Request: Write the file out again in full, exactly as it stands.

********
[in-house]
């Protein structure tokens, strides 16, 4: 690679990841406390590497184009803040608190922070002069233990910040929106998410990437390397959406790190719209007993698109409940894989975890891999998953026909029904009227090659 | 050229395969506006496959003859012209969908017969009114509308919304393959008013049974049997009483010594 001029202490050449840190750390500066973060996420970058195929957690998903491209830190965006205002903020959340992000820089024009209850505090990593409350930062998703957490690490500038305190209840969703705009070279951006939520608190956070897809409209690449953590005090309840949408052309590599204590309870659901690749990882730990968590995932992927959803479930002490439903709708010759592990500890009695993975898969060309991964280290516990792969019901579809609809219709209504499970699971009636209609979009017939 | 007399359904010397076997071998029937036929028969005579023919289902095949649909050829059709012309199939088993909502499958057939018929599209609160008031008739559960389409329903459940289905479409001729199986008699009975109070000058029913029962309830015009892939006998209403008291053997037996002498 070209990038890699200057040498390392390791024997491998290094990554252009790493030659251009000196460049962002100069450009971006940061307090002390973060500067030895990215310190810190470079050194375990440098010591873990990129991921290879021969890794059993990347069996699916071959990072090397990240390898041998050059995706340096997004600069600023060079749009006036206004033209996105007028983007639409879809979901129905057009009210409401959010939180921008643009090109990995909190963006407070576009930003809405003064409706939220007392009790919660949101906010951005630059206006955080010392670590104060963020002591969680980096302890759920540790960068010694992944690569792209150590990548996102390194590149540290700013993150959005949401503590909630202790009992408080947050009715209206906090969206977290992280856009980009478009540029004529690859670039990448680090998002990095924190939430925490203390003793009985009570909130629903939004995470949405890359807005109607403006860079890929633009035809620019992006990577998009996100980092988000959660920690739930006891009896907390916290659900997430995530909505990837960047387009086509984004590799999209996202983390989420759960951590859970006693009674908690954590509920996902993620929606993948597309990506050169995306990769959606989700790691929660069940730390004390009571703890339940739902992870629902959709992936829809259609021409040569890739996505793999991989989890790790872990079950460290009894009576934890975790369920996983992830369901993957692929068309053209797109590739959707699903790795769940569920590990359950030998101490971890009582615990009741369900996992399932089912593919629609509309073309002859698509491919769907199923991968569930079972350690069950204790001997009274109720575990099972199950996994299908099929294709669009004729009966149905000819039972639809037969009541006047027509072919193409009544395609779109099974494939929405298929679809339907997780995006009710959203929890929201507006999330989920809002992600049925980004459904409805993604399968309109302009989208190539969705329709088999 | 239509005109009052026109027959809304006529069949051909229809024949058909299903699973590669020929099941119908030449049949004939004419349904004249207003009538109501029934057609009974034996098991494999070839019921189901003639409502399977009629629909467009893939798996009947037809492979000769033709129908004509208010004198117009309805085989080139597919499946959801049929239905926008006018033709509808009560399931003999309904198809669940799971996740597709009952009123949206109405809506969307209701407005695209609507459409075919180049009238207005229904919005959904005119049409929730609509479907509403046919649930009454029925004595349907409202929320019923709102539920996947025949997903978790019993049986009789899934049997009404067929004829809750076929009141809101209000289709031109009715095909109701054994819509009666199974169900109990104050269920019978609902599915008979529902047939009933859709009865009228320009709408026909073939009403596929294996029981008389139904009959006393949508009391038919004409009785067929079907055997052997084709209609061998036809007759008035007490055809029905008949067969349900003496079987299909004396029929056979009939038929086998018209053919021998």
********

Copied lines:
[in-house]
């Protein structure tokens, strides 16, 4: 690679990841406390590497184009803040608190922070002069233990910040929106998410990437390397959406790190719209007993698109409940894989975890891999998953026909029904009227090659 | 050229395969506006496959003859012209969908017969009114509308919304393959008013049974049997009483010594 001029202490050449840190750390500066973060996420970058195929957690998903491209830190965006205002903020959340992000820089024009209850505090990593409350930062998703957490690490500038305190209840969703705009070279951006939520608190956070897809409209690449953590005090309840949408052309590599204590309870659901690749990882730990968590995932992927959803479930002490439903709708010759592990500890009695993975898969060309991964280290516990792969019901579809609809219709209504499970699971009636209609979009017939 | 007399359904010397076997071998029937036929028969005579023919289902095949649909050829059709012309199939088993909502499958057939018929599209609160008031008739559960389409329903459940289905479409001729199986008699009975109070000058029913029962309830015009892939006998209403008291053997037996002498 070209990038890699200057040498390392390791024997491998290094990554252009790493030659251009000196460049962002100069450009971006940061307090002390973060500067030895990215310190810190470079050194375990440098010591873990990129991921290879021969890794059993990347069996699916071959990072090397990240390898041998050059995706340096997004600069600023060079749009006036206004033209996105007028983007639409879809979901129905057009009210409401959010939180921008643009090109990995909190963006407070576009930003809405003064409706939220007392009790919660949101906010951005630059206006955080010392670590104060963020002591969680980096302890759920540790960068010694992944690569792209150590990548996102390194590149540290700013993150959005949401503590909630202790009992408080947050009715209206906090969206977290992280856009980009478009540029004529690859670039990448680090998002990095924190939430925490203390003793009985009570909130629903939004995470949405890359807005109607403006860079890929633009035809620019992006990577998009996100980092988000959660920690739930006891009896907390916290659900997430995530909505990837960047387009086509984004590799999209996202983390989420759960951590859970006693009674908690954590509920996902993620929606993948597309990506050169995306990769959606989700790691929660069940730390004390009571703890339940739902992870629902959709992936829809259609021409040569890739996505793999991989989890790790872990079950460290009894009576934890975790369920996983992830369901993957692929068309053209797109590739959707699903790795769940569920590990359950030998101490971890009582615990009741369900996992399932089912593919629609509309073309002859698509491919769907199923991968569930079972350690069950204790001997009274109720575990099972199950996994299908099929294709669009004729009966149905000819039972639809037969009541006047027509072919193409009544395609779109099974494939929405298929679809339907997780995006009710959203929890929201507006999330989920809002992600049925980004459904409805993604399968309109302009989208190539969705329709088999 | 239509005109009052026109027959809304006529069949051909229809024949058909299903699973590669020929099941119908030449049949004939004419349904004249207003009538109501029934057609009974034996098991494999070839019921189901003639409502399977009629629909467009893939798996009947037809492979000769033709129908004509208010004198117009309805085989080139597919499946959801049929239905926008006018033709509808009560399931003999309904198809669940799971996740597709009952009123949206109405809506969307209701407005695209609507459409075919180049009238207005229904919005959904005119049409929730609509479907509403046919649930009454029925004595349907409202929320019923709102539920996947025949997903978790019993049986009789899934049997009404067929004829809750076929009141809101209000289709031109009715095909109701054994819509009666199974169900109990104050269920019978609902599915008979529902047939009933859709009865009228320009709408026909073939009403596929294996029981008389139904009959006393949508009391038919004409009785067929079907055997052997084709209609061998036809007759008035007490055809029905008949067969349900003496079987299909004396029929056979009939038929086998018209053919021998």